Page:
We took the boys for my visit to the Shepherd Spinal MS Institute for the initial consultation. After they finally received my records from my local neurologist, they were able to get me in pretty quick. When the Case Manager called me and said September 1st was the day they could see me, I may have hesitated a bit. September 1st is the day my Mother died thirty one years ago. I finally conceded and smiled to myself thinking "Guess where my Mama would be on September 1st if she were here?" No doubt she would be with me at my appointment or getting my boys to school and back. In the absence of parents and non-working relatives, making arrangements for someone to get my boys to and from school with such short notice was a challenge. Because of this, Daniel and I with the twins in tow, embarked on our first MS adventure together in Atlanta.
I am very pleased to say that we were all impressed with the MS Institute. It was a refreshing change to have my issues addressed and some issues validated. Chronic bladder issues that I have suffered with for years were met with concern and not just passed off. Each time I brought them up in the past, I was told “don’t blame everything on MS.” (You should not blame everything on MS because you could miss a very important underlying issue.) During my visit to the Shepherd Clinic, I was not told how healthy/good I looked and sent away with unanswered questions. That is the problem with an auto-immune disease. You can look perfectly healthy and have well-meaning friends and family discount how truly bad you feel. If you are getting that from your trusted neurologist, it is perhaps time to make a change. Since the first appointment at Shepherd, I am relieved to know we actually have options. The bladder issues I am having, that I was told in the past have nothing to do with my MS, will finally be addressed. I am scheduled to see the urologist at the Shepherd Center soon. Most important of all, we as a family have a renewed since of hope. There is no fullness of life, in my opinion, in the absence of hope. In the darkest of days a small flicker of hope can shine like the sun!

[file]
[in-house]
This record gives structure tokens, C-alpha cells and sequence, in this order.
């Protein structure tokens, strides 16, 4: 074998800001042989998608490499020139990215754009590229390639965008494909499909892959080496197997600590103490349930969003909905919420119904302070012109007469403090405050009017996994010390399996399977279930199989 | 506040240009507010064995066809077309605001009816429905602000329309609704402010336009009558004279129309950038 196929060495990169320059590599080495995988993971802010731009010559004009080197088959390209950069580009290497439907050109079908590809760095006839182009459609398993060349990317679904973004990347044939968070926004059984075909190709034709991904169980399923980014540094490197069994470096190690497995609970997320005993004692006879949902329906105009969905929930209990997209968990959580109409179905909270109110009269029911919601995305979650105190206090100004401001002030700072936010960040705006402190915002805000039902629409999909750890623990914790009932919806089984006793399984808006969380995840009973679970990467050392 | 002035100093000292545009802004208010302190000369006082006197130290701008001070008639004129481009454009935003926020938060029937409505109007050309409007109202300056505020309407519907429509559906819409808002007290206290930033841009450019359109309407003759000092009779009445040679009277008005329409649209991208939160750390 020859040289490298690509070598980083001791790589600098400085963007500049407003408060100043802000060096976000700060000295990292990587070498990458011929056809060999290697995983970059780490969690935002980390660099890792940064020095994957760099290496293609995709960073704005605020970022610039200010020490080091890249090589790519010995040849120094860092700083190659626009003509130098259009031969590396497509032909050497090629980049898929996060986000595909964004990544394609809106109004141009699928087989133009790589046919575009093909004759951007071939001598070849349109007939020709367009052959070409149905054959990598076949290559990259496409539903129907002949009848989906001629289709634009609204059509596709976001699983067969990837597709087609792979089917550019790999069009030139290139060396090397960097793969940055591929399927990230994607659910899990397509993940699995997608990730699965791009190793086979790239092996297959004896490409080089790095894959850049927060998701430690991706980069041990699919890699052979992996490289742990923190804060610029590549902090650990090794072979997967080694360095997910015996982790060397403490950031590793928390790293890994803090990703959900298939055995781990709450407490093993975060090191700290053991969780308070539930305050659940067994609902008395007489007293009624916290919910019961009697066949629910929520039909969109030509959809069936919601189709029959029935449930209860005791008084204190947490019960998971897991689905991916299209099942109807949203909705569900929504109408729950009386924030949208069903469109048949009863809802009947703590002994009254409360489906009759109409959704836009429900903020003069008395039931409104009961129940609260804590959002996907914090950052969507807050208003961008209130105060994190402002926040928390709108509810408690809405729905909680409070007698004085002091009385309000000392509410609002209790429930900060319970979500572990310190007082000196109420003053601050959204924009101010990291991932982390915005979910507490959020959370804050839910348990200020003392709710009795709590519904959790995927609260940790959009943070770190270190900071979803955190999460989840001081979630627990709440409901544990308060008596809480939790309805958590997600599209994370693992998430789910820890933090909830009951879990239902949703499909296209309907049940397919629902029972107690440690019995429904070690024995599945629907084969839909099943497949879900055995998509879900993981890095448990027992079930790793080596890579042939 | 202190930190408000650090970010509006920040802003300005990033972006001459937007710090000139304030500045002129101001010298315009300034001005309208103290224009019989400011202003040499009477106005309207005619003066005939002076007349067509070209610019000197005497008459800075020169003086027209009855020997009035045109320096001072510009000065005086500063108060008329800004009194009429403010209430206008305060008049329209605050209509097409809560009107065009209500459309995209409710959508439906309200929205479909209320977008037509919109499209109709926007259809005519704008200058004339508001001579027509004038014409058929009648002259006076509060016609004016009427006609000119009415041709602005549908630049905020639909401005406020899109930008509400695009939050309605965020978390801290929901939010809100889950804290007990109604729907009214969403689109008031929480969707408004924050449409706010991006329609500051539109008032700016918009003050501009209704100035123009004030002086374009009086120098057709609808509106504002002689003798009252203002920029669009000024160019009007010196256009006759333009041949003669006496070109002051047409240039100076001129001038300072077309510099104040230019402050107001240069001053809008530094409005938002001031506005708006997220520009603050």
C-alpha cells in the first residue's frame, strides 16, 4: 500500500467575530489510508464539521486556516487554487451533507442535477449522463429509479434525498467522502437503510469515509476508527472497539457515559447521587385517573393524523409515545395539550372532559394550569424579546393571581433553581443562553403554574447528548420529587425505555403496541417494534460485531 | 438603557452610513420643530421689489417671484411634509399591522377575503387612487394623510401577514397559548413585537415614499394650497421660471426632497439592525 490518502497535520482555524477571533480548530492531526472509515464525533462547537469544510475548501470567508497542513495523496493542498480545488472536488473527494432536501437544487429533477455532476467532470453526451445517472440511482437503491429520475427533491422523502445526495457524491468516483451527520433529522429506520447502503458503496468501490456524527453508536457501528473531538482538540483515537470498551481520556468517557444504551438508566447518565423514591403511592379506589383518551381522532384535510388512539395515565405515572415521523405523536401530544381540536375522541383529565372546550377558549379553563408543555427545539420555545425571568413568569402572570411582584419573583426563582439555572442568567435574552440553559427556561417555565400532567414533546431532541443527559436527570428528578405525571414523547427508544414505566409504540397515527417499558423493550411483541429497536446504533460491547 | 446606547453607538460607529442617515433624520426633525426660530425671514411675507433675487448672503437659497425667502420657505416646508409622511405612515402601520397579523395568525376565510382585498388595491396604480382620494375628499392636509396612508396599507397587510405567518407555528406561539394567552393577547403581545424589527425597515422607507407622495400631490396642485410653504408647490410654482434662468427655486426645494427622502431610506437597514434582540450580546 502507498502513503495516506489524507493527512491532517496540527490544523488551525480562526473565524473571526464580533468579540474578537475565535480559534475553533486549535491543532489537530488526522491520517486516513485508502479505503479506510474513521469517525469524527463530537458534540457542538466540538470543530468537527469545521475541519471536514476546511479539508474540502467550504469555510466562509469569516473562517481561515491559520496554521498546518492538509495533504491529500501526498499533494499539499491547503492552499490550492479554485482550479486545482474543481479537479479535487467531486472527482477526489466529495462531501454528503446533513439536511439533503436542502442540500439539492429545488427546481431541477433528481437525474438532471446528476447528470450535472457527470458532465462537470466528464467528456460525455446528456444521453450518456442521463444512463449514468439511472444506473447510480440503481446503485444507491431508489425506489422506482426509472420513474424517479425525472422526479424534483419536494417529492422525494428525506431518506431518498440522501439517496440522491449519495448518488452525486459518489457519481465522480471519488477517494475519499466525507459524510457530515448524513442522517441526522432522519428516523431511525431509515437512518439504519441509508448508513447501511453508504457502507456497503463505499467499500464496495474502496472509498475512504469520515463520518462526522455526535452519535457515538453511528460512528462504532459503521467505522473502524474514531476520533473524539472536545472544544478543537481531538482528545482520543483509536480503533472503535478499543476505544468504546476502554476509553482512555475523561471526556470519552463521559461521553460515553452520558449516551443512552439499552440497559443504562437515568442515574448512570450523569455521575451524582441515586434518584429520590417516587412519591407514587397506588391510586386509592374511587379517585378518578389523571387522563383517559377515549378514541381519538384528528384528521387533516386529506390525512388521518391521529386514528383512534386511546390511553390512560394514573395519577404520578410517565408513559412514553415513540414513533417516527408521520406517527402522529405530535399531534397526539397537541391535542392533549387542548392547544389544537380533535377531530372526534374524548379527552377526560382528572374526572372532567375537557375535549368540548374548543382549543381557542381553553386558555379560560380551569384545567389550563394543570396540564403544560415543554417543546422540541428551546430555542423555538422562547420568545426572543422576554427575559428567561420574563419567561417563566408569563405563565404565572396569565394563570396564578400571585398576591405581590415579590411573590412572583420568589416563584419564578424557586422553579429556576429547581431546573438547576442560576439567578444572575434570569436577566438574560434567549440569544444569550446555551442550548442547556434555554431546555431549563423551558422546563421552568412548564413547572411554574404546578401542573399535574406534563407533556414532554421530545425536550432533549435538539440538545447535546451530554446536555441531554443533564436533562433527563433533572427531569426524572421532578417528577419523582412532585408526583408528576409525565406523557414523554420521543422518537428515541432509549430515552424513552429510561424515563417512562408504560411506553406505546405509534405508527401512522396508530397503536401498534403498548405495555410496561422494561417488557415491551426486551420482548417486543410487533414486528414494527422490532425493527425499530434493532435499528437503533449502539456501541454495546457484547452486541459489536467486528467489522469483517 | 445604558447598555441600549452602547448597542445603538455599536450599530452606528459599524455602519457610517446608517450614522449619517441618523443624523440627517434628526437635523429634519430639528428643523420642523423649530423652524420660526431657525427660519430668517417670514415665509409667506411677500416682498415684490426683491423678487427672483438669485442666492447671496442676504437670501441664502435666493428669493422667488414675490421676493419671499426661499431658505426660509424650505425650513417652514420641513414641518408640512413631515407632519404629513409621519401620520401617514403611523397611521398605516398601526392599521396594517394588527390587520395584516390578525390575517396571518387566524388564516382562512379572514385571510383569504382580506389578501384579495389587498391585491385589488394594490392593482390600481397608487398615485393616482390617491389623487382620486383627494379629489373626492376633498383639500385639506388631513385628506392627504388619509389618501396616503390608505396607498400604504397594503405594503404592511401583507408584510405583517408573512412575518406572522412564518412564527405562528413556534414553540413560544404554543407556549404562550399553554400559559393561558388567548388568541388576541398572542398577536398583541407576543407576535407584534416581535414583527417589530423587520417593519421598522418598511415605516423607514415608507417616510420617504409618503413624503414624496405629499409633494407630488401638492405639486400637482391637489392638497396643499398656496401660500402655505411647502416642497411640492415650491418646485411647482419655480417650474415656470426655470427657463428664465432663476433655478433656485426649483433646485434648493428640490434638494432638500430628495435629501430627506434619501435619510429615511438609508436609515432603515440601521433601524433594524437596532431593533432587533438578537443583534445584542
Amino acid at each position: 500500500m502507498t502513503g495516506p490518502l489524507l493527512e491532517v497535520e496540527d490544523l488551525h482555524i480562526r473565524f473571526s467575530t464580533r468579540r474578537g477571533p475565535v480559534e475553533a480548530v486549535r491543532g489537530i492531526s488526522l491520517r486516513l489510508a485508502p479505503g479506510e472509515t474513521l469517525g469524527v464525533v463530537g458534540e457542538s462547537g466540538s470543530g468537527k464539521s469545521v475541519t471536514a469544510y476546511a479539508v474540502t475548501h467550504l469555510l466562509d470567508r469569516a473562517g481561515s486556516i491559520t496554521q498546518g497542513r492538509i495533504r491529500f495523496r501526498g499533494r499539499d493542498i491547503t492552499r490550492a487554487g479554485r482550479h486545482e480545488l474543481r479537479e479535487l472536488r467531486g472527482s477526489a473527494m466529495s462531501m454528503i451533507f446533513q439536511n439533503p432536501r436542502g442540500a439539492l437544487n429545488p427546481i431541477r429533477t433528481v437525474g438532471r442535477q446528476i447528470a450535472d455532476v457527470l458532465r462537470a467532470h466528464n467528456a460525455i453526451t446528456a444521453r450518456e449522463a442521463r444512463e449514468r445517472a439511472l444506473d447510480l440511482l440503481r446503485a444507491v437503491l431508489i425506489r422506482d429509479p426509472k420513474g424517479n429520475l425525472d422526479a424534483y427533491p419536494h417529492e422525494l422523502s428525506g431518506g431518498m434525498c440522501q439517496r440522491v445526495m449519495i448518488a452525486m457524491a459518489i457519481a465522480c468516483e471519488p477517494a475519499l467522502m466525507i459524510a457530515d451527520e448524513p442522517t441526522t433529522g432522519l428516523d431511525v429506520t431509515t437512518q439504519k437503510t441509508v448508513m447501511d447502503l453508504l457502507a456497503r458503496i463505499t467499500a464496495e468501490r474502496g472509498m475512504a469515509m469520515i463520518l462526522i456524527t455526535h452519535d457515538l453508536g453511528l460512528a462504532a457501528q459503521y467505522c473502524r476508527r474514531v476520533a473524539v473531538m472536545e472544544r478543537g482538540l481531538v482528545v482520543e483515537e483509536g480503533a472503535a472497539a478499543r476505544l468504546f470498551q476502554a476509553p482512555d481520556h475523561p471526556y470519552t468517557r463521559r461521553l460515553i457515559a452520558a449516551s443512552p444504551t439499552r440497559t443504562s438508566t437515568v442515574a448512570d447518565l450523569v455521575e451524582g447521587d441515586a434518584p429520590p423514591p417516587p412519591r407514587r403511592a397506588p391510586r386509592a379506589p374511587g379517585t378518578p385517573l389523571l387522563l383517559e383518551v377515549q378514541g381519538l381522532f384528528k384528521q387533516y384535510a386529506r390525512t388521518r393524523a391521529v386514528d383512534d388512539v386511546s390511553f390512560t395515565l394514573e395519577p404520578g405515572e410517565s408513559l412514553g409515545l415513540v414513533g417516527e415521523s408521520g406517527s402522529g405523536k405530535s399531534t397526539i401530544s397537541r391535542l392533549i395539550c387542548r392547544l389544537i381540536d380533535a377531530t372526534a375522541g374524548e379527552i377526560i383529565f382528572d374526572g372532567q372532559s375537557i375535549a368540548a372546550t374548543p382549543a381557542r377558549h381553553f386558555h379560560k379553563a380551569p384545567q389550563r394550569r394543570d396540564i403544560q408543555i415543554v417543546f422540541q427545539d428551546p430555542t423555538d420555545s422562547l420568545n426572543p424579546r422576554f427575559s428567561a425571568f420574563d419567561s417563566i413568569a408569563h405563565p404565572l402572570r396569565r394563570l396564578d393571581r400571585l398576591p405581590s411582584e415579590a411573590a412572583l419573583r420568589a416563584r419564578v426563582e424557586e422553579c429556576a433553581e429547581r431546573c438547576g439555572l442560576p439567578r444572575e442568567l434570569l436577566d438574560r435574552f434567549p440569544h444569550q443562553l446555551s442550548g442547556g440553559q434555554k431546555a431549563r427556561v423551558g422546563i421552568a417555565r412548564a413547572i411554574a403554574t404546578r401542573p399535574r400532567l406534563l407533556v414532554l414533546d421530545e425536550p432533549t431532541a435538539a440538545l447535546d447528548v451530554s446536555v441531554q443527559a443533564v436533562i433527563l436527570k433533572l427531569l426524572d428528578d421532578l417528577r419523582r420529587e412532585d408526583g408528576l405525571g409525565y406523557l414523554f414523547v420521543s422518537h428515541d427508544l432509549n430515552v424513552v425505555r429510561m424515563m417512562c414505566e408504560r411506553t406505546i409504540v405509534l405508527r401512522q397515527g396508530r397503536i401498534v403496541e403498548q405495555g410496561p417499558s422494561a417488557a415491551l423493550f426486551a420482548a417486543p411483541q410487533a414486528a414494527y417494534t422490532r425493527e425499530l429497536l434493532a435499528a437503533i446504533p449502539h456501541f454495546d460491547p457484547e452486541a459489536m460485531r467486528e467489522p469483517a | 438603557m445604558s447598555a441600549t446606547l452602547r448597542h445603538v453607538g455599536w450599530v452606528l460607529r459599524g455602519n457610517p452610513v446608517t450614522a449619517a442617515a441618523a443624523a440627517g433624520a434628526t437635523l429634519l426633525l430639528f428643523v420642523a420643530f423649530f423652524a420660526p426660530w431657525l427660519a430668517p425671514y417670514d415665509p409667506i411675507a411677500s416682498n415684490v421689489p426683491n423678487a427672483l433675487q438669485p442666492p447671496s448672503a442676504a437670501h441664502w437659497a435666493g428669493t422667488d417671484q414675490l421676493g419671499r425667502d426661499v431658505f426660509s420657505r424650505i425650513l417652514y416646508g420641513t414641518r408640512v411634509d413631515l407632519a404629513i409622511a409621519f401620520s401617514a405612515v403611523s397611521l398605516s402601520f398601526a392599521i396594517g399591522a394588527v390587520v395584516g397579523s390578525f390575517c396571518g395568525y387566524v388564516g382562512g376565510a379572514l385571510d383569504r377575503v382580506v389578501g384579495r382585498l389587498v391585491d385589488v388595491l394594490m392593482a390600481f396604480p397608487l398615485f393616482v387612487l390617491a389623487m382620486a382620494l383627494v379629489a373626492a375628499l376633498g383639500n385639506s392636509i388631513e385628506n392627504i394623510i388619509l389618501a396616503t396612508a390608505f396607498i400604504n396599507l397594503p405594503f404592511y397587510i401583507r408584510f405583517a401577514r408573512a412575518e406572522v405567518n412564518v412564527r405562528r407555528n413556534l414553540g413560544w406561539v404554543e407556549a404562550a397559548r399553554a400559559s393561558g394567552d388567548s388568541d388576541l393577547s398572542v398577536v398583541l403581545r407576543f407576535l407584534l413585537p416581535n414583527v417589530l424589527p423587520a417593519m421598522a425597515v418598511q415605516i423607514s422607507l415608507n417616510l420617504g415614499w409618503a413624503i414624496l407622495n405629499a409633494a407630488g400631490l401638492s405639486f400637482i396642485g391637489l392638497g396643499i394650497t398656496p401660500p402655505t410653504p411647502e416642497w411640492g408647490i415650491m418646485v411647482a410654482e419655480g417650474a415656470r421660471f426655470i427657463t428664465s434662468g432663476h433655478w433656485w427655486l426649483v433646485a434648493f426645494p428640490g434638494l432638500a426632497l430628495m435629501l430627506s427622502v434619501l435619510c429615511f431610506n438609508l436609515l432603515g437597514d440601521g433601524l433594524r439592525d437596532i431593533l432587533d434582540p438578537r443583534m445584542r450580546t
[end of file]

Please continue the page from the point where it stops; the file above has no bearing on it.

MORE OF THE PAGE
While I met with the doctor, the boys sat in the waiting room. I was in there for well over an hour and a half. When we finished the appointment, we took them to the Varsity for lunch as a special treat. It was their first time and they were excited despite the chaos, with the loud counter workers bellowing “what’ll ya have, what’ll ya have?!?” as they were taking orders at the busy lunch hour. After we placed our super healthy orders, Jake stayed back with Daniel to help with our food order while Zack and I found us a table.
Zack took my hand across the table and said “You know Mama, there were a lot of people that came in the MS center after you went back to meet with your doctor. All I can say is I am so thankful that you are doing as well as you are. There were people that you could tell were really struggling with MS. We are blessed.” Although I really wouldn’t have chosen to keep them out of school and see the potential consequences of Multiple Sclerosis, I think it was a good educational visit to see people at various stages of the disease process. I don’t want them to be fearful, but aware. While my future is uncertain, we have hope that we can stay in a place of stability for a long time.
Thank you for coming along on this journey with me. Always remember to keep HOPE alive in your heart!
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The opinions and experiences presented herein are for informational use only. Individual results may vary depending on your condition. Always consult with your health care professional. This individual has been compensated by Bard Medical for the time and effort in preparing this article for BARD’s further use and distribution. BMD/BMDA/1015/0055